Illinois hospice employees face fraud charges

CHICAGO (AP) — A federal grand jury has indicted three former employees of an Illinois hospice operator on charges of health care fraud. The indictments were announced Tuesday by the U.S. Attorney's Office in Chicago.

The accused employees worked for Passages Hospice. The Lisle-based company closed shortly after its owner, 45-year-old Seth Gillman of Lincolnwood, was charged in January by federal prosecutors in an alleged scheme to gain higher government payments by caring for patients who weren't actually terminally ill.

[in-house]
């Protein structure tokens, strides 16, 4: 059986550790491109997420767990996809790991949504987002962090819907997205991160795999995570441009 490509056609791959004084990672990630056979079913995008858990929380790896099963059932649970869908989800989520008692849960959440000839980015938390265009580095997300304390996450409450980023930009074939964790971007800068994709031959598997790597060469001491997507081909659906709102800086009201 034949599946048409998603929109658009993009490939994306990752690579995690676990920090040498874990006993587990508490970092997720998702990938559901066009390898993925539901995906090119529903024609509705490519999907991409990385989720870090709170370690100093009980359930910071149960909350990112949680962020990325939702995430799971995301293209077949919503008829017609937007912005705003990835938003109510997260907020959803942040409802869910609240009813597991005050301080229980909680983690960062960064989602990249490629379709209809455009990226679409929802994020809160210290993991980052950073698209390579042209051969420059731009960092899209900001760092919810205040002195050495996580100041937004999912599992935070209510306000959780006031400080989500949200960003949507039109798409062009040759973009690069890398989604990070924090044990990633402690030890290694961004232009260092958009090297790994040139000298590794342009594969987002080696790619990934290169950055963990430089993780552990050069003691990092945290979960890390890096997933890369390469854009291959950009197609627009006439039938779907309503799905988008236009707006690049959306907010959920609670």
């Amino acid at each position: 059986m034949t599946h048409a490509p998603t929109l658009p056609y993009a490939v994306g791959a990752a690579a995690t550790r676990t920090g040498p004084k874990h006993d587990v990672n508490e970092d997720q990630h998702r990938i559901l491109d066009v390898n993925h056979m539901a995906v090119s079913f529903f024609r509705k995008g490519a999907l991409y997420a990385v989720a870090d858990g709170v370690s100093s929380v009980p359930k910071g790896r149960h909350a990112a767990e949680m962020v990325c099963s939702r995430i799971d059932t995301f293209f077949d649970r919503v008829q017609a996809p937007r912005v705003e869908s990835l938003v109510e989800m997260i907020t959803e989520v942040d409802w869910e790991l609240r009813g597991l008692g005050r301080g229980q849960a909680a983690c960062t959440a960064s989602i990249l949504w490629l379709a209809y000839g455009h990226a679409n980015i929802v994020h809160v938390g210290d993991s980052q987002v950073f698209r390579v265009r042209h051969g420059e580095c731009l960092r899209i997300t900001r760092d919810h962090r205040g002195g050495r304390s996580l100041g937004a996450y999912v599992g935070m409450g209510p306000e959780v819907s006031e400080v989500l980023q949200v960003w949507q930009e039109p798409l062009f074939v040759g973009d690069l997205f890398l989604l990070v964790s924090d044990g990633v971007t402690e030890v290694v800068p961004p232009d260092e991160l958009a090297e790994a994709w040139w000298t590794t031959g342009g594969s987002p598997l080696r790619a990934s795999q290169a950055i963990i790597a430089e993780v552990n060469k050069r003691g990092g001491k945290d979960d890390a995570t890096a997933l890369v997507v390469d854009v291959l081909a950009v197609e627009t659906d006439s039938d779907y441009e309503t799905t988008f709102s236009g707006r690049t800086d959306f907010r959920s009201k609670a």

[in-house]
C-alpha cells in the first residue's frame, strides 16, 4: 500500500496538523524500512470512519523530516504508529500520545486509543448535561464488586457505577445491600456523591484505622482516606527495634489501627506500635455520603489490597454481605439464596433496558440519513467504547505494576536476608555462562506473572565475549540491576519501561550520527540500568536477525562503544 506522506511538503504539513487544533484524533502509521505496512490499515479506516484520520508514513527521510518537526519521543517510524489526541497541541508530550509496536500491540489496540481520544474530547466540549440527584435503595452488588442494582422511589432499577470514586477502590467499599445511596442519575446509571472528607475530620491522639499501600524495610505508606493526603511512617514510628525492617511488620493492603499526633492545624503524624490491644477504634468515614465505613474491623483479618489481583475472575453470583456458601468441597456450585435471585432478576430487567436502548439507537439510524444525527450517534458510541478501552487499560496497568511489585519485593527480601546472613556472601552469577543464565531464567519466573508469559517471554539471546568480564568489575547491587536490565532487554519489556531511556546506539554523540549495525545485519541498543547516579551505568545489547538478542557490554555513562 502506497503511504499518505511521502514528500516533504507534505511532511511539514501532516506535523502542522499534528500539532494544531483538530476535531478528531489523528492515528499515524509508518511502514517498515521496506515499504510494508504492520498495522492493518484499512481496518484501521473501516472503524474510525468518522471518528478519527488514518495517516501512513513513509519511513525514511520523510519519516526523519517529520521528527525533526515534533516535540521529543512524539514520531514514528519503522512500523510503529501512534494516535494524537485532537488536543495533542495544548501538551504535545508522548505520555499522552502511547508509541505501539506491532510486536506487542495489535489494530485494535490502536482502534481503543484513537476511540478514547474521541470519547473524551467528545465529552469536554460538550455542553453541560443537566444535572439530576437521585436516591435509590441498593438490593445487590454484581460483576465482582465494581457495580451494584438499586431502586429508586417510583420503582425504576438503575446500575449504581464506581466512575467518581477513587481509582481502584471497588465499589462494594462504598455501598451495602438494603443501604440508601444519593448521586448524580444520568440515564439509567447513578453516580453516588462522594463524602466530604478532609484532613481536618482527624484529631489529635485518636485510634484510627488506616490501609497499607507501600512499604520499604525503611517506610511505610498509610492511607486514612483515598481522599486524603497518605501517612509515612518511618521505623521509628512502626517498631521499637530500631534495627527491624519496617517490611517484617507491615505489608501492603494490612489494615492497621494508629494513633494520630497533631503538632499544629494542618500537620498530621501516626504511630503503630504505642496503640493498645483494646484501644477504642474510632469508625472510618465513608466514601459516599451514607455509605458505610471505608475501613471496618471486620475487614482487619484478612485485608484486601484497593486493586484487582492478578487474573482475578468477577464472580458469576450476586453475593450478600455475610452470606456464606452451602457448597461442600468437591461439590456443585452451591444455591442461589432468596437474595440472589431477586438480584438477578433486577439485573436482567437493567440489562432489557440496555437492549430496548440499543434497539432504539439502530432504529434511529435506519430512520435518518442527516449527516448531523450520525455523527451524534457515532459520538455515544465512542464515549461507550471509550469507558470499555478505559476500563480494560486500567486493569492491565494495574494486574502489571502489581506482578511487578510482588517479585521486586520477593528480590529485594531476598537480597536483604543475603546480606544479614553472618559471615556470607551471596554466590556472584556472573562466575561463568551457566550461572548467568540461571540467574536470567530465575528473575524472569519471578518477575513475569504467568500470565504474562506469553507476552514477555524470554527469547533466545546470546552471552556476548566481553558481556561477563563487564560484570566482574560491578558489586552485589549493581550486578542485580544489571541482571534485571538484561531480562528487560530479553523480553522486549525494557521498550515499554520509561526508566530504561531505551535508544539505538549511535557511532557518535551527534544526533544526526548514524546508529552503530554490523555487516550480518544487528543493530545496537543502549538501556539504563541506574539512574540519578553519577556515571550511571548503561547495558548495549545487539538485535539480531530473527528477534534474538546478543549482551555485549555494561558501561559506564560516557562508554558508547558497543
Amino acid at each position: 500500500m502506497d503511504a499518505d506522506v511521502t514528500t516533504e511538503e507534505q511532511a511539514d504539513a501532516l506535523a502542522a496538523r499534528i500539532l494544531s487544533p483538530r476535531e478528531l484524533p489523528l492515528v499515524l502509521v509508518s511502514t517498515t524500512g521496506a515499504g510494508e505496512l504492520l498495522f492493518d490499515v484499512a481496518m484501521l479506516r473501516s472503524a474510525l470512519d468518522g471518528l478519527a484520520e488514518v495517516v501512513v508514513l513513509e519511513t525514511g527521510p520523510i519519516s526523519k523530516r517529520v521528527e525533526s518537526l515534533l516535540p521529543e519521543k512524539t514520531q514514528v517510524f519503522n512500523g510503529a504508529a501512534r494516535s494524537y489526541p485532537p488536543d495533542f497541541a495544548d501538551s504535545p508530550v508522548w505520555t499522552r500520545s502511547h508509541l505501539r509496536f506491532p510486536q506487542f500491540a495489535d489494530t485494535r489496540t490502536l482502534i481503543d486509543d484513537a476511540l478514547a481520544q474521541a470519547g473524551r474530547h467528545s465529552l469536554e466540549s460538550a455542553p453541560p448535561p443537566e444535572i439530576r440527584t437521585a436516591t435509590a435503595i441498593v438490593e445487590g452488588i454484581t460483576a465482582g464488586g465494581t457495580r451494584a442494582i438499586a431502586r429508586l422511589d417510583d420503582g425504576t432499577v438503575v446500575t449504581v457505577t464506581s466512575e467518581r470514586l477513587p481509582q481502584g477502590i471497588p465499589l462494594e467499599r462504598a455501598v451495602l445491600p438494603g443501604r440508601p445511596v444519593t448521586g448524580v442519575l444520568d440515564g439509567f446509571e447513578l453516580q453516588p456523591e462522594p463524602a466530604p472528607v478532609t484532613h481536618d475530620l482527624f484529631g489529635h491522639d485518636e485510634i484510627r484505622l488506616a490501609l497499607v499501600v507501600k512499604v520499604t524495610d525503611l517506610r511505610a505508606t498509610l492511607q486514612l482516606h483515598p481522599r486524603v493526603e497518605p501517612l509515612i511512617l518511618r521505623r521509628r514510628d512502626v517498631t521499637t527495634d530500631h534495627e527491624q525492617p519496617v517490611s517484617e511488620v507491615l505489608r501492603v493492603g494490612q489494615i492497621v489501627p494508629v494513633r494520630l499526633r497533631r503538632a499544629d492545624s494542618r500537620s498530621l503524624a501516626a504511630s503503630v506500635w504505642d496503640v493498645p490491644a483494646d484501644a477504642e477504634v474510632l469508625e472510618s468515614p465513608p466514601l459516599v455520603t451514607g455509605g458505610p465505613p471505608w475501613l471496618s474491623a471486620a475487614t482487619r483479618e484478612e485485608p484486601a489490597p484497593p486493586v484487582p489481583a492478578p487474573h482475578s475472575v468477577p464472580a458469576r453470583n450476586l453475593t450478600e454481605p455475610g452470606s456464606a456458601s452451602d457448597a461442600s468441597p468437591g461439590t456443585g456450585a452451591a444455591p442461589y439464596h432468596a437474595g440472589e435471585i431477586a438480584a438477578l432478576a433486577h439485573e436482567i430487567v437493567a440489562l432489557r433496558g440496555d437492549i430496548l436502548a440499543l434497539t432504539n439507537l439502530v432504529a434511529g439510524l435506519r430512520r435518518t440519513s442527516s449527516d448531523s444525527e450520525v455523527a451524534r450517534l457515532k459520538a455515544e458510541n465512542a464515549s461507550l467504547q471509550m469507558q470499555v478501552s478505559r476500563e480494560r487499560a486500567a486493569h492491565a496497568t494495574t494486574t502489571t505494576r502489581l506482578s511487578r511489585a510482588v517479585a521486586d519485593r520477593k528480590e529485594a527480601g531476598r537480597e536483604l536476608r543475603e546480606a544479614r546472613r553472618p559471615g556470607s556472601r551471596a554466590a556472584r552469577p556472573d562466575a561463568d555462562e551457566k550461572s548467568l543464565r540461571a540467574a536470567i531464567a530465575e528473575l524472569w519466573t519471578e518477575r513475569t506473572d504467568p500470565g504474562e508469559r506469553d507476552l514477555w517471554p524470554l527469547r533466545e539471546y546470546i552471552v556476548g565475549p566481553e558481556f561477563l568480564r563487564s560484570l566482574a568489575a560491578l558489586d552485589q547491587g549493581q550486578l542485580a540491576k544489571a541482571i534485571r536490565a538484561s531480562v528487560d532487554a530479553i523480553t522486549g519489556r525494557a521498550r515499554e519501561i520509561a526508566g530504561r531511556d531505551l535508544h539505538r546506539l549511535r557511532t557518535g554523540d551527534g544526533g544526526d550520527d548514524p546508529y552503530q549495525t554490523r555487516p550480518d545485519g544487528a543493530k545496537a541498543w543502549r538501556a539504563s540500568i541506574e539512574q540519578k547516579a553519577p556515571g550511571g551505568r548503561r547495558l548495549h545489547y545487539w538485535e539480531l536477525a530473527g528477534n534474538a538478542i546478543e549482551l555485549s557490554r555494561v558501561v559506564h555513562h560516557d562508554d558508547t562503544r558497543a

Gillman's attorney, Ed Genson, tells Crains' Chicago Business (http://bit.ly/1tjZDfC) his client will be exonerated. The new charges are against a co-administrator, a director of nurses and a director of certified nursing assistants.

Court documents show Passages billed more than $20 million for inpatient care, even though it didn't have an inpatient facility.

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